Riot Games Forms Governance Over “League of Legends” Collegiate Division
With the recent NCAA ruling deciding not to institute guidelines for esports, Riot Games is creating its own governance over its LoL, “League of Legends”, collegiate division. As the publisher of LoL, Riot Games will be overseeing the new governing body as a separate division. The overall question is, who will be in charge of regulating collegiate esports? As a result of the NCAA’s decision to stay out of collegiate esports, the game publishers themselves will continue to maintain supervision over their own games.
The decision to not govern the collegiate LoL league was based on study where the results only strengthened the different perspectives of the NCAA vs that of Riot. NCAA’s BOG, Board of Governors, voted on the final decision as of last October.
This decision to abstain from involvement stemmed from a number of rising issues between the two entities. A major portion of this decision results from the NCAA being “skeptical that esports qualified as an athletic endeavor,” Ben Fischer and Michael Smith of SBJ Daily note. Additionally, Thomas Baker of the Law in Sport publication states that “there is reason to question whether the NCAA and its members will see collegiate esports as worthy of investment if third-party game producers control the competitions and the bulk of the monies generated therefrom. Initially, game producers supported esports competitions as means for generating and maintaining interest in their commercial video game products. However, the industry of esports has now grown to the point that the competitions themselves are valuable and potentially profitable properties.”
NCAA’s Amateurism laws also posed as a sizeable hindrance for the esports community. “The problem for the NCAA is that consumers of esports have no foundation for valuing amateurism so there no legal basis for its preservation within collegiate esports,” states Thomas Baker of Law in Sport. “In an NCAA Board of Governors meeting last month, esports stakeholders also expressed concern regarding NCAA amateurism laws, which would restrict players’ ability to win prize money or earn ad revenue or donations through online streaming,” remarks Thomas Lace of Esports Insider. With the booming presence of esports and the competition that surrounds it, incentives such as prize money and donations are valuable to its players and companies. As far as profit is concerned, there are large gaps between the backgrounds of game producers such as Riot Games fostering a for-profit environment and the nonprofit background of NCAA’s colleges and universities (Thomas Baker, Law in Sport).
Because of the two very polarizing business strategies and organizational structure of esports game publishers and the NCAA, finding the harmony between the two would have been quite a feat.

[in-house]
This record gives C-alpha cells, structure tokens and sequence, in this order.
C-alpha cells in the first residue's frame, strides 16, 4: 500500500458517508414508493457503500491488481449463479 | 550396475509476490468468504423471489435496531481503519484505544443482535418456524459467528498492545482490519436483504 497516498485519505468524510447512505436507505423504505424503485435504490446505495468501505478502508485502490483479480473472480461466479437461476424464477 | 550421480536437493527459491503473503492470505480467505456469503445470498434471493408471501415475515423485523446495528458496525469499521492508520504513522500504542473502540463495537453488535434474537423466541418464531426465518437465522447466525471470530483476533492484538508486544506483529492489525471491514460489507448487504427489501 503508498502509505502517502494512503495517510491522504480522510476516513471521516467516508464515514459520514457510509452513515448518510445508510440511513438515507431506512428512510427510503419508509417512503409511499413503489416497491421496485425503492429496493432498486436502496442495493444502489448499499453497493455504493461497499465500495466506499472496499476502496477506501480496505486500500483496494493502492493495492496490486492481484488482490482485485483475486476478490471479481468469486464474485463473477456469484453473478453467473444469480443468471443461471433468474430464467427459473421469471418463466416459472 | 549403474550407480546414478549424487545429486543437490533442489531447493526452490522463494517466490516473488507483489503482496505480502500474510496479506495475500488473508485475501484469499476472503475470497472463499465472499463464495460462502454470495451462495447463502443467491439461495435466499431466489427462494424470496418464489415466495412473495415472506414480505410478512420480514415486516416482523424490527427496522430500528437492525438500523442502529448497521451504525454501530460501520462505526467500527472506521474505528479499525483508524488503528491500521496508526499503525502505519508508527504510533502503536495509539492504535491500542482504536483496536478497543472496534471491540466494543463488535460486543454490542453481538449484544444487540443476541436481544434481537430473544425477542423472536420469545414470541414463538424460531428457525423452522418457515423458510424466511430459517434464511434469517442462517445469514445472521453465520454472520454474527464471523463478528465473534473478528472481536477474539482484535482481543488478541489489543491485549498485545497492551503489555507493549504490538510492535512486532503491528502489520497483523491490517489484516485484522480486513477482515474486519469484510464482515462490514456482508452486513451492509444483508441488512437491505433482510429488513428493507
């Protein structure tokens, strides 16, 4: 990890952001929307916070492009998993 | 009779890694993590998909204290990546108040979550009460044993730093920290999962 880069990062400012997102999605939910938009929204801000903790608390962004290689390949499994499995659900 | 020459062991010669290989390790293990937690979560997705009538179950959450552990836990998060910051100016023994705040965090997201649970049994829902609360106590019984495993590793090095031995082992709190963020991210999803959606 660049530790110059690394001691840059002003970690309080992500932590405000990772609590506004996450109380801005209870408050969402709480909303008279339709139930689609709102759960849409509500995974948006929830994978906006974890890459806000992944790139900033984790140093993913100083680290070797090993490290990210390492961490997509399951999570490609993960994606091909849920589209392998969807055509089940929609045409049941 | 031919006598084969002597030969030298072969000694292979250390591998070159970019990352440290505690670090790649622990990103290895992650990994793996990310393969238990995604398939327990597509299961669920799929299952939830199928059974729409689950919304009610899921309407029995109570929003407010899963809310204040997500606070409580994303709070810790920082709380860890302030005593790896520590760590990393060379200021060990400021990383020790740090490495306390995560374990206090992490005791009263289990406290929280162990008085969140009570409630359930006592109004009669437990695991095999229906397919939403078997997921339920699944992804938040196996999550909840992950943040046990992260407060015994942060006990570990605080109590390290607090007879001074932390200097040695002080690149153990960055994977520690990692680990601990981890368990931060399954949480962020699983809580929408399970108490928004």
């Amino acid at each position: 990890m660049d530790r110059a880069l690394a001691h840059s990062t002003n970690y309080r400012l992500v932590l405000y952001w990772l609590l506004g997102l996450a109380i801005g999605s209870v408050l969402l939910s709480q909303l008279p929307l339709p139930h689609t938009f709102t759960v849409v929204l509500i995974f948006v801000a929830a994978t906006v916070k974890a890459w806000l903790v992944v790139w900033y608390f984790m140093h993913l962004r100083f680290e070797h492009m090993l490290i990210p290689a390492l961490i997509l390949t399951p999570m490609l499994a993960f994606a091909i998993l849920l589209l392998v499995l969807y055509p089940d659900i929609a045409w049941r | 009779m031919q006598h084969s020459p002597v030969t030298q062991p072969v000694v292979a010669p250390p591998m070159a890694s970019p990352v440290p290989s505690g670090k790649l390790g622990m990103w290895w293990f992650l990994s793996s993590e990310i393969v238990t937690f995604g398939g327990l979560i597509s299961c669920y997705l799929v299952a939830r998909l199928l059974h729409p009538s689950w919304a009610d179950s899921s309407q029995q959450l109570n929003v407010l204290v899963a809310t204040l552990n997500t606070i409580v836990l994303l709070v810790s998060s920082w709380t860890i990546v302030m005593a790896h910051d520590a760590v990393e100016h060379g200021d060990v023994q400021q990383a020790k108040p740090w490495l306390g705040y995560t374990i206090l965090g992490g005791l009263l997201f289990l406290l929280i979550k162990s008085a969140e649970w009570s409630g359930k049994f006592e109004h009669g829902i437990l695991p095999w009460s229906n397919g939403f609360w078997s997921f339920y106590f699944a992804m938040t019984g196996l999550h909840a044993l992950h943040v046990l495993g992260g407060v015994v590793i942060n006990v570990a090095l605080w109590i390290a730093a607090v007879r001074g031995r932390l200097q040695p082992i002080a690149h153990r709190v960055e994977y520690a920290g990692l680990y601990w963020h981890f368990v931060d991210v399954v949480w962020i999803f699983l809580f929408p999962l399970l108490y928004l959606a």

What does this mean for the structure of collegiate LoL?
Although Riot will be governing over the collegiate league, they will not be following the same structure. “The pro esports leagues involve freestanding, independently capitalized team businesses that control their own rights and assets. But a mature college esports scene will require buy-in from schools, their campus constituencies and conferences and coordination across bureaucracies” Ben Fischer and Michael Smith of SBJ Daily report. “Professional esports players are typically sponsored by companies affiliated with video games, including game developers and game-controller manufacturers, and the players compete for multimillion-dollar prizes. Conservative estimates project that the global esports market will be a $1.5 billion industry by 2020 (billions less than other national pro sports)” notes Caroline Knorr of the Washington Post.
With the rise of collegiate esports in the past few years, smaller and larger schools alike have an incredible window of opportunity to participate in this competitive arena despite the structure differences from the professional leagues. Michael Brooks, Executive Director of NACE (National Association of Collegiate Esports), recognizes that, “most programs are going to monetize based off of student participation, sponsorships, alumni support, boosters, and donations…a heavy reliance on sponsors and alumni support.”
While definitive details have not yet been discussed, Riot’s new division of collegiate esports will be structured similarly to its 13 pro-leagues like LCS and LEC, including “an external advisory board made up of college sports and higher education experts,” says Thomas Lace of Esports Insider.
Could Riot’s LoL Collegiate league resemble that of Tespa’s collegiate league for Overwatch ?
With Riot’s new collegiate league underway, let’s take a look at a possible parallel of Overwatch’s collegiate league run through Tespa. Tespa is a collegiate esports organization established at The University of Texas at Austin, dedicated to event support networking. Currently partnered with Blizzard Entertainment, Tespa sponsors over 200 U.S. esports gaming clubs at colleges, according to other sources. “Similar to how Blizzard is formalizing city-based teams with the Overwatch League, Tespa uses collegiate affiliations as a gateway to getting people interested in esports,” expresses Stephanie Chan of Venture Beat. This collaboration between the two entities could be a possible avenue for Riot Games to follow with their LoL collegiate league. Paired with the fresh knowledge and experience of a gaming networking club such as Tespa, Riot’s new collegiate division could skyrocket with a partnership similar to that of Overwatch and Tespa.